Bay Area Chefs on How to Select Winter Produce, Part 2

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 Evan Rich from Coi at Ferry Plaza Farmers Market. Photo by Tamara Palmer
Coi’s Evan Rich surveys Page mandarin oranges

Another sunny Saturday morning found us back at the Ferry Plaza Farmers Market, the secret weapon of San Francisco’s thoughtful, creative chefs. The Bay Area has a wide variety of interesting fruits and vegetables growing here and near year-round, and while we’re surrounded by it all the time, you’re not alone if you have little to no idea what to look for when picking produce. We tagged along with four local culinary artists on their morning run around the various farm stands to steal their valuable tips.

Mission Beach Cafe Trevor Ogden sorts through parsnips. Photo by Tamara Palmer

Mission Beach Café’s Trevor Ogden sorts through parsnips.

parsnips at Ferry Plaza Farmers Market. Photo by Tamara Palmer


Trevor Ogden, executive chef at Mission Beach Café, is currently accompanying his braised Prather Ranch lamb shank with a puree of baby parsnips, which he picks up from Heirloom Organic Gardens. When shopping for the root vegetable for home cooking, however, Ogden says size doesn’t really matter all that much.

“You can use both,” he advises. “Bigger can be better, but the little ones you don’t have to peel.” Look for clean, firm roots.

Azizas Louis Maldonado looks at Romanesco broccoli. Photo by Tamara Palmer
Aziza's Louis Maldonado looks at Romanesco broccoli.

Romanesco broccoli at Ferry Plaza Farmers Market. Photo by Tamara Palmer

Louis Maldonado, chef de cuisine at Aziza, enjoys working with Romanesco broccoli, which he prizes for its trimmings even more than the crowns. Sometimes he’ll even purchase them separately, often from Dirty Girl Produce. The trimmings work well for him because he doesn’t have to blanch or otherwise prepare some big hunk of broccoli. We’ve always stumbled around and picked huge, fat crowns, but it turns out that’s not a great strategy. Maldonado instead looks for really small crowns and roasts them whole with anchovies, lemon, parsley, and olive oil.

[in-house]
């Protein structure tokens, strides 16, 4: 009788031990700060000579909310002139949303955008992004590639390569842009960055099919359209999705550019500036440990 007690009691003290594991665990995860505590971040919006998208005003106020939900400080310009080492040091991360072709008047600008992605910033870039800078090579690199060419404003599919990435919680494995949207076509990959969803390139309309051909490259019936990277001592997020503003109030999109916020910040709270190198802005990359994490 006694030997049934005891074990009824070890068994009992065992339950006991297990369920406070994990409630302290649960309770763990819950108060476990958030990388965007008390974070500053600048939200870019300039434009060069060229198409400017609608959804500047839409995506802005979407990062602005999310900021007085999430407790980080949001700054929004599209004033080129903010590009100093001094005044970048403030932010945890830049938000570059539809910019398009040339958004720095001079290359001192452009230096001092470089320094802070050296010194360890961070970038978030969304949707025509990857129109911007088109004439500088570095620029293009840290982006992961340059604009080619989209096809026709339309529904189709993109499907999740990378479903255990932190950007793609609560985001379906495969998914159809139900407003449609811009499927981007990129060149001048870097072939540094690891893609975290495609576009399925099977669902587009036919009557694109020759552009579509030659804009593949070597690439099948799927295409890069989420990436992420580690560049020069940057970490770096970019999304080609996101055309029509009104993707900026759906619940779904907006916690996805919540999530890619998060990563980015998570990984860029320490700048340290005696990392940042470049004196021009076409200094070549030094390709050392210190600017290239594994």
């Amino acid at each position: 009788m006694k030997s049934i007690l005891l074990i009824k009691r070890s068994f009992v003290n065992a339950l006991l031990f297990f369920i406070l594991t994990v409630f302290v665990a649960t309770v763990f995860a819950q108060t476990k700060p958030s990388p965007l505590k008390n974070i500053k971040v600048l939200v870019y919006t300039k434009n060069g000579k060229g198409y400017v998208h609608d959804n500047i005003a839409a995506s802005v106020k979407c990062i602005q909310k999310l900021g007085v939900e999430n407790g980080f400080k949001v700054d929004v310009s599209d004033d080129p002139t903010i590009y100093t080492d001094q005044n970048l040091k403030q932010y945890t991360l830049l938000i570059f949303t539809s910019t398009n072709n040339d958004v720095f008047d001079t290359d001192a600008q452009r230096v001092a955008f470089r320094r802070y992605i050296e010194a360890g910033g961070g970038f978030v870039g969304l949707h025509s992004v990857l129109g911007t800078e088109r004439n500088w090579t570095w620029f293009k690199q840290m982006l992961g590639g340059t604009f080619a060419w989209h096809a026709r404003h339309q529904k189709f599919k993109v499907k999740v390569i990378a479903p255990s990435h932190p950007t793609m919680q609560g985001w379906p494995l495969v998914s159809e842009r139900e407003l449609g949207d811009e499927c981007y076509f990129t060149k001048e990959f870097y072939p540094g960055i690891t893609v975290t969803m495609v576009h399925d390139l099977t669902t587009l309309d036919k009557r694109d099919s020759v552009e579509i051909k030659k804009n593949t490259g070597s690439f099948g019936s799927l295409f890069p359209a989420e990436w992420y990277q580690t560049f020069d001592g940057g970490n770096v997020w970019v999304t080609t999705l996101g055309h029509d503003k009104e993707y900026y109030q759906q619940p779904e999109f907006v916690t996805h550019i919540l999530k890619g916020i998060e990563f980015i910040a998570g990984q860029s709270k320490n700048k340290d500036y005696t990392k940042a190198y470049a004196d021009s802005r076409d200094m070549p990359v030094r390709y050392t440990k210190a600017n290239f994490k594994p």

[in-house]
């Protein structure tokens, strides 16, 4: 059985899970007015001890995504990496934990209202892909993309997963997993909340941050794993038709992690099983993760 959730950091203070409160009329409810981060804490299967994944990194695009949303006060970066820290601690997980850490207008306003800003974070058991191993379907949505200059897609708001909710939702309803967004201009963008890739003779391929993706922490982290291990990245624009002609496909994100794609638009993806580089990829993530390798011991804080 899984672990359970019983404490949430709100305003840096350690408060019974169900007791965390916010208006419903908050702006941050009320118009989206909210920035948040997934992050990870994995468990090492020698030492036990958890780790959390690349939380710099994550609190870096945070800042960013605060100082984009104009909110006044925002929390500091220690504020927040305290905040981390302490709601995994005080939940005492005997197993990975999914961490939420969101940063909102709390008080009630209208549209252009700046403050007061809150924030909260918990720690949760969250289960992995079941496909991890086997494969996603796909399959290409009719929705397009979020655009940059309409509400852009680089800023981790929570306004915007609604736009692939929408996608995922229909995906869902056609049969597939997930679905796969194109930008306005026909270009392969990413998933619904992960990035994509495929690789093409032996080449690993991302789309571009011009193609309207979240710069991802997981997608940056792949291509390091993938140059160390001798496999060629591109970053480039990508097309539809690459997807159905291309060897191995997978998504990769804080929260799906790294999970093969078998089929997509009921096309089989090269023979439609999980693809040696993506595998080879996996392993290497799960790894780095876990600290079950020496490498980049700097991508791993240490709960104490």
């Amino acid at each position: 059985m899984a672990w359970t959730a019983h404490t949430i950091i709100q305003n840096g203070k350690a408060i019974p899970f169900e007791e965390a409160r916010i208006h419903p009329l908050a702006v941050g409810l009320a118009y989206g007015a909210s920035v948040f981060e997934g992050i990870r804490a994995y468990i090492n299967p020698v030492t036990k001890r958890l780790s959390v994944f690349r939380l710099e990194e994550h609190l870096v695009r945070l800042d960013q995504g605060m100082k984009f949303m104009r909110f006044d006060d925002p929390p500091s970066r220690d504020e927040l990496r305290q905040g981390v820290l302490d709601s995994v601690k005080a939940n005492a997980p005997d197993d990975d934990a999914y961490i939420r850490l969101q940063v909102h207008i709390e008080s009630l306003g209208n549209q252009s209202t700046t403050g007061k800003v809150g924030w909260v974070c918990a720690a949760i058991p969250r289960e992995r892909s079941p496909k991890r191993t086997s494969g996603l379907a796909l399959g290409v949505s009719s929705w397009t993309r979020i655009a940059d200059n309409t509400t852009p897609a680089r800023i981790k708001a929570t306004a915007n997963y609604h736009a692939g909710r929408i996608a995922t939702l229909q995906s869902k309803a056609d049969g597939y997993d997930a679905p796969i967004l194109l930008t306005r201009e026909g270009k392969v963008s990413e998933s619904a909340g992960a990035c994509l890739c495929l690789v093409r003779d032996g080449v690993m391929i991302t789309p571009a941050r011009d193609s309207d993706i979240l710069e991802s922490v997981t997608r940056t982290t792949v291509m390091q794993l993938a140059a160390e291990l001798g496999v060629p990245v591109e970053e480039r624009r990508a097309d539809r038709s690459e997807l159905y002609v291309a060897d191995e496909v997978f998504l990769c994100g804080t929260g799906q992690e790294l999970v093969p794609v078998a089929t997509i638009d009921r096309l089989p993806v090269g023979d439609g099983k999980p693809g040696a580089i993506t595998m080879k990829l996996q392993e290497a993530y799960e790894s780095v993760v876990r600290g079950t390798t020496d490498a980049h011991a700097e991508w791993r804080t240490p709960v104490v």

“When they get bigger, it kind of takes the special [qualities] away, so we just try to go for smaller ones,” he says. “The stuff they don’t make money on, we try to buy.”

 Credos Gustavo Romero ponders the best purple kohlrabi. Photo by Tamara Palmer
Credo’s Gustavo Romero ponders the best purple kohlrabi.

purple kohlrabi at Ferry Plaza Farmers Market. Photo by Tamara Palmer

Purple kohlrabi is big and scary looking, not the sort of vegetable that timid chefs would take a chance on, but Gustavo Romero, executive chef at Credo, makes it sound versatile and easy to use. Heirloom Organic Gardens is sporting big, beautiful specimens of this traditionally Lebanese, cabbage-like veggie right now.

“All the stuff they bring here is good quality,” notes Romero as we walk back towards the stand and spot the purple beasts. He picks up a few that are bigger, with cleaner white spots. “For the restaurant, I like to use the larger ones to mash them, because it’s easier and you spend less time doing it. In root vegetables, I don’t think the size especially matters unless you’re talking about carrots, because baby carrots have a lot more flavor.” Credo currently cooks a fish in parchment paper with root vegetables, including kohlrabi. He also loves to boil them and use them in a puree for a great consistency.

“Kohlrabi is great steamed in a stew with potatoes, carrots, and a chicken; it’s also great as a crudité or shredded like a cole slaw, skin and all,” adds Heirloom Organic farmer Dave Jamrock.

Page mandarin orange at Ferry Plaza Farmers Market. Photo by Tamara Palmer
Page mandarin orange

Like many of his colleagues, Evan Rich, chef de cuisine at Coi, heads to the Hamada Farms stand for citrus. Right now, the Page mandarin oranges at Hamada are really good. He uses the juice for a play on a mandarin sour cocktail: Frozen mandarin ice with mandarin vodka jelly and a frozen meringue flavored with Angostura bitters.

He looks for a fruit that weighs a little bit, and says the color of the skin is important: If it’s more vibrant and darkly hued, the juice will probably be sweeter and more concentrated. He also suggests holding one in each hand; the heavier one will produce more juice.

Hamada is a reliable source, but Rich will often go the extra step to research the weather conditions around the various farms to figure out which ones might be producing the fruit with the most and most flavorful juice at the moment and then do a taste test at the stands.

“At Coi, that’s the kind of intensity we have with the ingredients,” he says. “It’s very important about taste and freshness. With fresh ingredients, there’s like an energy — it’s hard to explain, but it’s like there’s something that you can’t even notice, but it’s a subconscious thing that you just realize it’s better. And that’s why I come here.”

Previously: Bay Area Chefs on Winter Produce